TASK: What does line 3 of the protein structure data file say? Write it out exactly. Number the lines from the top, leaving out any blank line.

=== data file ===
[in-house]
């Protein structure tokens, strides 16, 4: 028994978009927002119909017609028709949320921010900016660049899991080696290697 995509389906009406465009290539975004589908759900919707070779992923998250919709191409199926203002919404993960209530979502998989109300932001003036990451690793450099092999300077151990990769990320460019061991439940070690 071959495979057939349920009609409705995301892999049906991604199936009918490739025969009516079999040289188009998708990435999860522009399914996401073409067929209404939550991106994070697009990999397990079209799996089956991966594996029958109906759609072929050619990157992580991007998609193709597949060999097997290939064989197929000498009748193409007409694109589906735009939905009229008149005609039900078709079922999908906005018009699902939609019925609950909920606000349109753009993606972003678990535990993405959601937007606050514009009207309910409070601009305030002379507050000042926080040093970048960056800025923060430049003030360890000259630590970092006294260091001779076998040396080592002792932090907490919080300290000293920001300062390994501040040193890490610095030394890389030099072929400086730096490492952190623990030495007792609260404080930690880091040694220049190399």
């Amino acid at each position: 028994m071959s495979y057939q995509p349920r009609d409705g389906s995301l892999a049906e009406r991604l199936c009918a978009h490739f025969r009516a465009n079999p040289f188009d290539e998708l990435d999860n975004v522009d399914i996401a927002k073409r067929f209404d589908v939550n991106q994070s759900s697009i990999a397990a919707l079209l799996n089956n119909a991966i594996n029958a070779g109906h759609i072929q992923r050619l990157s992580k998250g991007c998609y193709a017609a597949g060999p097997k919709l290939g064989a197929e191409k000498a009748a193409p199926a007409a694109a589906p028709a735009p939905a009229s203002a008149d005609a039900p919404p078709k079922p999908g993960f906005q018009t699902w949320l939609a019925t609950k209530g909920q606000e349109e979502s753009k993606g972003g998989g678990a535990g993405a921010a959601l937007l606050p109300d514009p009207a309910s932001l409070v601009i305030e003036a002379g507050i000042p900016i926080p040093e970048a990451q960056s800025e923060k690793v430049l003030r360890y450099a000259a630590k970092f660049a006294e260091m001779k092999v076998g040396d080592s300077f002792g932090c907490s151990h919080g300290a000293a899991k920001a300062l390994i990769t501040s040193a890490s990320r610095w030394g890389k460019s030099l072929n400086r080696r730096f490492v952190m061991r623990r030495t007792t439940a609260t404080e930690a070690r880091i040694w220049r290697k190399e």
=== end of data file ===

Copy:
């Amino acid at each position: 028994m071959s495979y057939q995509p349920r009609d409705g389906s995301l892999a049906e009406r991604l199936c009918a978009h490739f025969r009516a465009n079999p040289f188009d290539e998708l990435d999860n975004v522009d399914i996401a927002k073409r067929f209404d589908v939550n991106q994070s759900s697009i990999a397990a919707l079209l799996n089956n119909a991966i594996n029958a070779g109906h759609i072929q992923r050619l990157s992580k998250g991007c998609y193709a017609a597949g060999p097997k919709l290939g064989a197929e191409k000498a009748a193409p199926a007409a694109a589906p028709a735009p939905a009229s203002a008149d005609a039900p919404p078709k079922p999908g993960f906005q018009t699902w949320l939609a019925t609950k209530g909920q606000e349109e979502s753009k993606g972003g998989g678990a535990g993405a921010a959601l937007l606050p109300d514009p009207a309910s932001l409070v601009i305030e003036a002379g507050i000042p900016i926080p040093e970048a990451q960056s800025e923060k690793v430049l003030r360890y450099a000259a630590k970092f660049a006294e260091m001779k092999v076998g040396d080592s300077f002792g932090c907490s151990h919080g300290a000293a899991k920001a300062l390994i990769t501040s040193a890490s990320r610095w030394g890389k460019s030099l072929n400086r080696r730096f490492v952190m061991r623990r030495t007792t439940a609260t404080e930690a070690r880091i040694w220049r290697k190399e």